This paper provides pathways of the carbon content of electricity extracted from the Intergovernmental Panel on Climate Change’s fifth Assessment Report scenarios database. It demonstrates three policy-relevant aspects of the carbon content of electricity that are implicit in most integrated assessment model results but under-discussed in academia and the policy debate. First, climate stabilization at any level from 1.5 °C to 3 °C requires the carbon content of electricity to decrease quickly and become almost carbon-free before the end of the century. As such, the question for policy makers is not whether to decarbonize electricity but when and how to do so. Second, decarbonization of electricity is still possible and required if some of the key zero-carbon technologies—such as nuclear power or carbon capture and storage—turn out to be unavailable. Third, progressive decarbonization of electricity is part of every country’s cost-effective means of contributing to climate stabilization. The pathways of the carbon content of electricity reported here can be used to benchmark existing decarbonization targets, such as those set by the European Energy Roadmap or inform new policies in other countries. They can also be used to assess the desirable uptake rates of electric and plug-in hybrid vehicles, electric stoves and heat pumps, industrial electric furnaces, or other electrification technologies.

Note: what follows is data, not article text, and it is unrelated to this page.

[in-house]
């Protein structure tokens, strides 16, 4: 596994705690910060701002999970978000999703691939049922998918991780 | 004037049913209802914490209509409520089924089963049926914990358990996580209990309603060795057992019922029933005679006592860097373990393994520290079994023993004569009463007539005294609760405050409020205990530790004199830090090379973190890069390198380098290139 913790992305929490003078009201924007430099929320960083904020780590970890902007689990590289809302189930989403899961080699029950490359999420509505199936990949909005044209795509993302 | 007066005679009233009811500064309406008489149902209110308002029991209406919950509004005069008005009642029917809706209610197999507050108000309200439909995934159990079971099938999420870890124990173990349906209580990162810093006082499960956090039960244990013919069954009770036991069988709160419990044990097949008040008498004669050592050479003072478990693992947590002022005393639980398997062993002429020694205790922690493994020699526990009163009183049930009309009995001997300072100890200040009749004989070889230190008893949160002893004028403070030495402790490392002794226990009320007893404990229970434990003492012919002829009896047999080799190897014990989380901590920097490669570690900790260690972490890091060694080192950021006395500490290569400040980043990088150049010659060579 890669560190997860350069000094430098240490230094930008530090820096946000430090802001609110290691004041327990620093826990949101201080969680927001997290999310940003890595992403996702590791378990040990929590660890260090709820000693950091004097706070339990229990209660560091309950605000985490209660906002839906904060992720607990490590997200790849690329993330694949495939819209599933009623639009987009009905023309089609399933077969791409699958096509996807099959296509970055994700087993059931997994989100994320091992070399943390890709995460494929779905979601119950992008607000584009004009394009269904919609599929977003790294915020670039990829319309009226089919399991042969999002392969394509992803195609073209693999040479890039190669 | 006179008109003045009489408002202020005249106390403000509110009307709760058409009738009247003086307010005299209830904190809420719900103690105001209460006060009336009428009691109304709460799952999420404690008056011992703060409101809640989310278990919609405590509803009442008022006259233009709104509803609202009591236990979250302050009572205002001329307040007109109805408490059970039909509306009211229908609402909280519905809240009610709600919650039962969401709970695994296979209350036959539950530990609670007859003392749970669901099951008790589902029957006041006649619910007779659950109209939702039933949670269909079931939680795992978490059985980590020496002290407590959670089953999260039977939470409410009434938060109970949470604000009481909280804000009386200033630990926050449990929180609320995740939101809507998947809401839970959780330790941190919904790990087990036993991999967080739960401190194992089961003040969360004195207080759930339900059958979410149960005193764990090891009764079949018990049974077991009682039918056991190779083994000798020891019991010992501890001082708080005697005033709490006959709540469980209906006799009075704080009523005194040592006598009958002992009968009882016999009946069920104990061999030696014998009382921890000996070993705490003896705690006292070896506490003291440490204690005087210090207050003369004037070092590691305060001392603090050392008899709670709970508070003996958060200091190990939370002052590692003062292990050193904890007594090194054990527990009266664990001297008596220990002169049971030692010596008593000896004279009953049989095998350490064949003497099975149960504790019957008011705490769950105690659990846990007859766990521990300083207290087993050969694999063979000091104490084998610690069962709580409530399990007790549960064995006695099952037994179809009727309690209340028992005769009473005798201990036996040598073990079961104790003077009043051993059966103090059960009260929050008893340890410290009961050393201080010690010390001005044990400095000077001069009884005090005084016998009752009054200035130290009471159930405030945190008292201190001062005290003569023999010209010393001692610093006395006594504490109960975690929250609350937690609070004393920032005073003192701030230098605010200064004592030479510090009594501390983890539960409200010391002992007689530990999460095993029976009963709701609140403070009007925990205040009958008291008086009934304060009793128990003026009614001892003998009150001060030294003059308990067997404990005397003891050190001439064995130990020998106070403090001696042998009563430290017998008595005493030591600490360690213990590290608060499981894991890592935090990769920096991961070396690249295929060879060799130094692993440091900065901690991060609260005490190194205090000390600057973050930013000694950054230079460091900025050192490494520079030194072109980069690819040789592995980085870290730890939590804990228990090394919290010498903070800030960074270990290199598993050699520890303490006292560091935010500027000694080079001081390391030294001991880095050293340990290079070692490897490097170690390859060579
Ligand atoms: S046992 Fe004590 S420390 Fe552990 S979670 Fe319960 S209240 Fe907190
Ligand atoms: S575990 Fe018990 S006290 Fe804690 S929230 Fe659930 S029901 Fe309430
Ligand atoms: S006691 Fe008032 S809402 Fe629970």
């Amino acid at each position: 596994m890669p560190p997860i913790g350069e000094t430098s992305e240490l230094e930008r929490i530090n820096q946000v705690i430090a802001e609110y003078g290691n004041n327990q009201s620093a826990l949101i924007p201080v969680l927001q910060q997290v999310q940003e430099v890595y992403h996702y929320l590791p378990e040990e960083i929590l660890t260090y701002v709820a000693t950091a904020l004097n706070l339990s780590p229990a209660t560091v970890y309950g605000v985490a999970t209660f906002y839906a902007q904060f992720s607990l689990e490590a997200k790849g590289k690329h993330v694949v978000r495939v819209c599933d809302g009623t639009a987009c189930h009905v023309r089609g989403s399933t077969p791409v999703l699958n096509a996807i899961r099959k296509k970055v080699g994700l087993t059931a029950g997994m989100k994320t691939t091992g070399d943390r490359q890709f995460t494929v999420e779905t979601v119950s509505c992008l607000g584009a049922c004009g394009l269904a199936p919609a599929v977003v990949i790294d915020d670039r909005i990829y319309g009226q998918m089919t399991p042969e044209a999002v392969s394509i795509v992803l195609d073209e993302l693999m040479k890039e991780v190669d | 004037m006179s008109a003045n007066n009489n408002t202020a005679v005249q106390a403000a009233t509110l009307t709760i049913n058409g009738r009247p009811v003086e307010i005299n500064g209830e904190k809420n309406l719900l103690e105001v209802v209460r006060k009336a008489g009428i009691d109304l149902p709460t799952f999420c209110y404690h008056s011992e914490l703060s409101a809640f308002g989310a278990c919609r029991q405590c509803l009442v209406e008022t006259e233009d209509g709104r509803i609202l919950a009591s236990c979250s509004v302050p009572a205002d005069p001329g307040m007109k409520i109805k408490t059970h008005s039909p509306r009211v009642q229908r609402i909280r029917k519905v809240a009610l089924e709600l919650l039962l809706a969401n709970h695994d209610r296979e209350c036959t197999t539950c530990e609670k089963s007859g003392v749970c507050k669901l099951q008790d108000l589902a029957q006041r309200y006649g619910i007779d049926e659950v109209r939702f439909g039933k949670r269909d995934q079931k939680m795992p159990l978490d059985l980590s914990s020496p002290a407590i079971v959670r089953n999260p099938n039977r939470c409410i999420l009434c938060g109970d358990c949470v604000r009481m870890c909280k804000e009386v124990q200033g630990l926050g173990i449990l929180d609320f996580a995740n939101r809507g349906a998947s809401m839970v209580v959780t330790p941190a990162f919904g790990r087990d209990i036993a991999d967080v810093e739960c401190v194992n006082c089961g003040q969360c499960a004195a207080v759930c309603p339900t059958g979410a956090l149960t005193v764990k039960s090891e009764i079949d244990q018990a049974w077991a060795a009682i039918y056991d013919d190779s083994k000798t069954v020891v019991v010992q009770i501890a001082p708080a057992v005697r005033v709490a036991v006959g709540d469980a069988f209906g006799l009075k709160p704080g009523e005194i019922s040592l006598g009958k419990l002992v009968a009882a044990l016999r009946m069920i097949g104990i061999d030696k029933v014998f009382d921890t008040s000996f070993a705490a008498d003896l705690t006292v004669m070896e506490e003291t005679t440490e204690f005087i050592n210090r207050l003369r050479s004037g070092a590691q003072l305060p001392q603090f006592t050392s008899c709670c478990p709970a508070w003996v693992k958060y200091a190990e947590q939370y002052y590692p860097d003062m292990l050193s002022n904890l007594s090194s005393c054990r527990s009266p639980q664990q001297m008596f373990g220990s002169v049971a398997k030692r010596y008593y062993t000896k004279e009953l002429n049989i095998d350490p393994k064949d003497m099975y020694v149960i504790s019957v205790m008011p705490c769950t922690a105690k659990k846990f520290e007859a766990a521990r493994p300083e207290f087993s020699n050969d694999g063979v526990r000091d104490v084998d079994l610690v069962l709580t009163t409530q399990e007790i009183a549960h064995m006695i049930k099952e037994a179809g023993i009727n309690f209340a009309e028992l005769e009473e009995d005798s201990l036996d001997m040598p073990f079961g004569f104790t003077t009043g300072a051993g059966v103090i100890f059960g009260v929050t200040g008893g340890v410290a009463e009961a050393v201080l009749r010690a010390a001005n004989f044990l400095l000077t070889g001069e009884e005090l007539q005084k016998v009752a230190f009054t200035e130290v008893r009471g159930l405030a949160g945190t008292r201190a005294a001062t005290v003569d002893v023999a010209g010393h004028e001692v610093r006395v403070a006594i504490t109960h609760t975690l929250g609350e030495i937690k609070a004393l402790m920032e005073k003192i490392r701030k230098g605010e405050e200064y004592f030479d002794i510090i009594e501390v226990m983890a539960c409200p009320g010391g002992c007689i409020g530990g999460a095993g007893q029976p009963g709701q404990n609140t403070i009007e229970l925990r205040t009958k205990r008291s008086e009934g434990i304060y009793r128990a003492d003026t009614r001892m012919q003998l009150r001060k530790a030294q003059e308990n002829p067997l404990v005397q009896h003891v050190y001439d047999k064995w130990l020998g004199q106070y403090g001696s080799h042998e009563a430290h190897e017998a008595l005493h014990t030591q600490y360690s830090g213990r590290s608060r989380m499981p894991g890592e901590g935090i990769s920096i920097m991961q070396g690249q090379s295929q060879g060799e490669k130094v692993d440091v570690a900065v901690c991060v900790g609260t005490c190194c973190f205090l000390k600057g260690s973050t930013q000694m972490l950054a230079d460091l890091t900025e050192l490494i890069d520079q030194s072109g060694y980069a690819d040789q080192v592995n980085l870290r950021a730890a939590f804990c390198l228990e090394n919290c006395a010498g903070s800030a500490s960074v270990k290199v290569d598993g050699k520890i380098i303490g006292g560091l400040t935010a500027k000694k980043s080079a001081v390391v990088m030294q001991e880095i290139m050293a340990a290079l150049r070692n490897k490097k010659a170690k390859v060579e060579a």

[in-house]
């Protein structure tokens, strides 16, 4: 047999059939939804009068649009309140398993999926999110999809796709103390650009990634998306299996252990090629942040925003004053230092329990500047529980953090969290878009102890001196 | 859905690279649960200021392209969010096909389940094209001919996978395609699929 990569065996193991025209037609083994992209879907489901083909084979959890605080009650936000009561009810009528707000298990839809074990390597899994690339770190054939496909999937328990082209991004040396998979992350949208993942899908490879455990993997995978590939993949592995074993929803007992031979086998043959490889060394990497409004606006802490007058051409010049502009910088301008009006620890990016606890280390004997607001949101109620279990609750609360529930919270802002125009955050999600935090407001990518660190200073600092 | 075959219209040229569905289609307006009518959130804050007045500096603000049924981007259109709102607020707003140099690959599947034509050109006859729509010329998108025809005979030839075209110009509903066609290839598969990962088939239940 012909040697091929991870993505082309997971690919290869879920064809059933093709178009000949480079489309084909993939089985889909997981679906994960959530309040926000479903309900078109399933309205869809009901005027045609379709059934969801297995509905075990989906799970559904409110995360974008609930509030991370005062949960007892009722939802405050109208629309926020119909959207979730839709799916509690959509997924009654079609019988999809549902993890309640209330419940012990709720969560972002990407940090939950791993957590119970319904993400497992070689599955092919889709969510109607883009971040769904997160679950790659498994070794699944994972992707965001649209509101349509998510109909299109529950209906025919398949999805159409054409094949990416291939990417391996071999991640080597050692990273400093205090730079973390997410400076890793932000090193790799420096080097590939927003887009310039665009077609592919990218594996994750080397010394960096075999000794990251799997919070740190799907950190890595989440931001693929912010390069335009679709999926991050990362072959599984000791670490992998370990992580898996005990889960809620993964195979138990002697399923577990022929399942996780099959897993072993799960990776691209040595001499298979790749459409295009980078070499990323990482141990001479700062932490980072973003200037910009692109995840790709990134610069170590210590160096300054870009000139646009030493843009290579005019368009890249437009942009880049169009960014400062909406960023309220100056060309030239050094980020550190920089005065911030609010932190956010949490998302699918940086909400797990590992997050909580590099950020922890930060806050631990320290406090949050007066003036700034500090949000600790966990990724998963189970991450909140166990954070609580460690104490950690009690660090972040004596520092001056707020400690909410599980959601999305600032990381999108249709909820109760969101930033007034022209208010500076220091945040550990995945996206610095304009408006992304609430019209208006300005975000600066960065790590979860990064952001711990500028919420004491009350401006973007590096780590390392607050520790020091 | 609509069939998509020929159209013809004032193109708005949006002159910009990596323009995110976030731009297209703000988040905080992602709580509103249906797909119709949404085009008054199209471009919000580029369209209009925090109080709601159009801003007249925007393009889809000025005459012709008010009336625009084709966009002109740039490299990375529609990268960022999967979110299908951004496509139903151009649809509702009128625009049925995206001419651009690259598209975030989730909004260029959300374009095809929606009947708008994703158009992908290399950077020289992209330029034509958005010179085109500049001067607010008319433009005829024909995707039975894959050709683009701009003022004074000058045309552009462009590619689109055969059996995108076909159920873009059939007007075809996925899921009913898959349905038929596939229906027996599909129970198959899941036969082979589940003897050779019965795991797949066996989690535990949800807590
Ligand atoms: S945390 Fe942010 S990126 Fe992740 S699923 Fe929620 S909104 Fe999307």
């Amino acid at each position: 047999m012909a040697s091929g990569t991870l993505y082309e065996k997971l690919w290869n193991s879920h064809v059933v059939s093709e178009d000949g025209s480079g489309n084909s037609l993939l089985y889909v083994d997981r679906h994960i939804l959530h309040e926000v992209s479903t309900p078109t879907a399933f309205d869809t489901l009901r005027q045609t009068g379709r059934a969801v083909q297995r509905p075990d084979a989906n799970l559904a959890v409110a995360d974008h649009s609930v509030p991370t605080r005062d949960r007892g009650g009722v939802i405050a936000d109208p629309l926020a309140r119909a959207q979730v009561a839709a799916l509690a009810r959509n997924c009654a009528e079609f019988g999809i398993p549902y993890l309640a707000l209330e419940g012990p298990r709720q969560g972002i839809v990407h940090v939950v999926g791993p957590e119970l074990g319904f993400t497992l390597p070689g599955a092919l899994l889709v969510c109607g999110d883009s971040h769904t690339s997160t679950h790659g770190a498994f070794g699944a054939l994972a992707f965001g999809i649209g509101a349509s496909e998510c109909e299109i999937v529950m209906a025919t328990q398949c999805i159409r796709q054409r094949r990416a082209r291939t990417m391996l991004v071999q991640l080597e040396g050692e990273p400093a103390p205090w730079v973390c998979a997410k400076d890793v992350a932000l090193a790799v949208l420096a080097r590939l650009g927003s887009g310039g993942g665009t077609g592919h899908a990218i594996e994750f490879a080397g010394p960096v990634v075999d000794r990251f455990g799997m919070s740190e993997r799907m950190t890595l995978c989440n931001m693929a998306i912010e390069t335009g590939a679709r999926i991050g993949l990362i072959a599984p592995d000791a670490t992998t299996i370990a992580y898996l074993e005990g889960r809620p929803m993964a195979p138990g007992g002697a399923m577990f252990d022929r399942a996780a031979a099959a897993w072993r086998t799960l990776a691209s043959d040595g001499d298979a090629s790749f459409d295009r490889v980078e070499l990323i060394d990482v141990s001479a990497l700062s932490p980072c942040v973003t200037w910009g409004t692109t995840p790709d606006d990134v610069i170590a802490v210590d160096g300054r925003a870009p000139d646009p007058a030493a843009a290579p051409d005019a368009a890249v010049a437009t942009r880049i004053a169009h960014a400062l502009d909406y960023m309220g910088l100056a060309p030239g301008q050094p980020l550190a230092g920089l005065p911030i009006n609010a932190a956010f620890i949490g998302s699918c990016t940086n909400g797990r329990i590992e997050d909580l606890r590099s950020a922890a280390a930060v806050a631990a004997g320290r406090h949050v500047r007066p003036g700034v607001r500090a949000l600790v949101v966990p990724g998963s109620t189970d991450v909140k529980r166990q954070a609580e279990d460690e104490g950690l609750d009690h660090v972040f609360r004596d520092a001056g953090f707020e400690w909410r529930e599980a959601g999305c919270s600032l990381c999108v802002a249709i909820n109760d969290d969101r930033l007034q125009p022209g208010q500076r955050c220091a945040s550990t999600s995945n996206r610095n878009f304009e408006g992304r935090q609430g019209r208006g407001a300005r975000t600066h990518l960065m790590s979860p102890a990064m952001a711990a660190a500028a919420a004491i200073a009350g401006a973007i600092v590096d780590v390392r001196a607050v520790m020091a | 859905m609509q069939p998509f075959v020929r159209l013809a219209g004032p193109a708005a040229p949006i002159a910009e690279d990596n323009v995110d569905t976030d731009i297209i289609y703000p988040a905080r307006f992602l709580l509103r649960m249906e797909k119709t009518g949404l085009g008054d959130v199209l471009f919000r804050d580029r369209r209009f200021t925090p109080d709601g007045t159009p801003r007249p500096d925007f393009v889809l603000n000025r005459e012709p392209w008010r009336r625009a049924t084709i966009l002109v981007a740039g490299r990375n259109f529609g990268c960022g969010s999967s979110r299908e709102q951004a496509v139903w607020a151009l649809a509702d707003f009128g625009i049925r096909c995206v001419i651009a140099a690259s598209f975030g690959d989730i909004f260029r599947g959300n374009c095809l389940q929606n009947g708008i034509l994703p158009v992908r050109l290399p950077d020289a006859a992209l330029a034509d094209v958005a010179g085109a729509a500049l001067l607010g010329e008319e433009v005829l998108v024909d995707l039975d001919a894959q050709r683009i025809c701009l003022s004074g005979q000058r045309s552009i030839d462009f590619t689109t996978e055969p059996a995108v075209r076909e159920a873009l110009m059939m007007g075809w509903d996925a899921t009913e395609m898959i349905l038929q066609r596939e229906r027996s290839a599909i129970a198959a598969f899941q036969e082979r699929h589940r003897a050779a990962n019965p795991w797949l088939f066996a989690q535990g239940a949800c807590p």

Audoly, R., Vogt-Schilb, A., Guivarch, C. & Pfeiffer, A. (2018). 'Pathways toward zero-carbon electricity required for climate stabilization'. Applied Energy, 225, pp.884-901.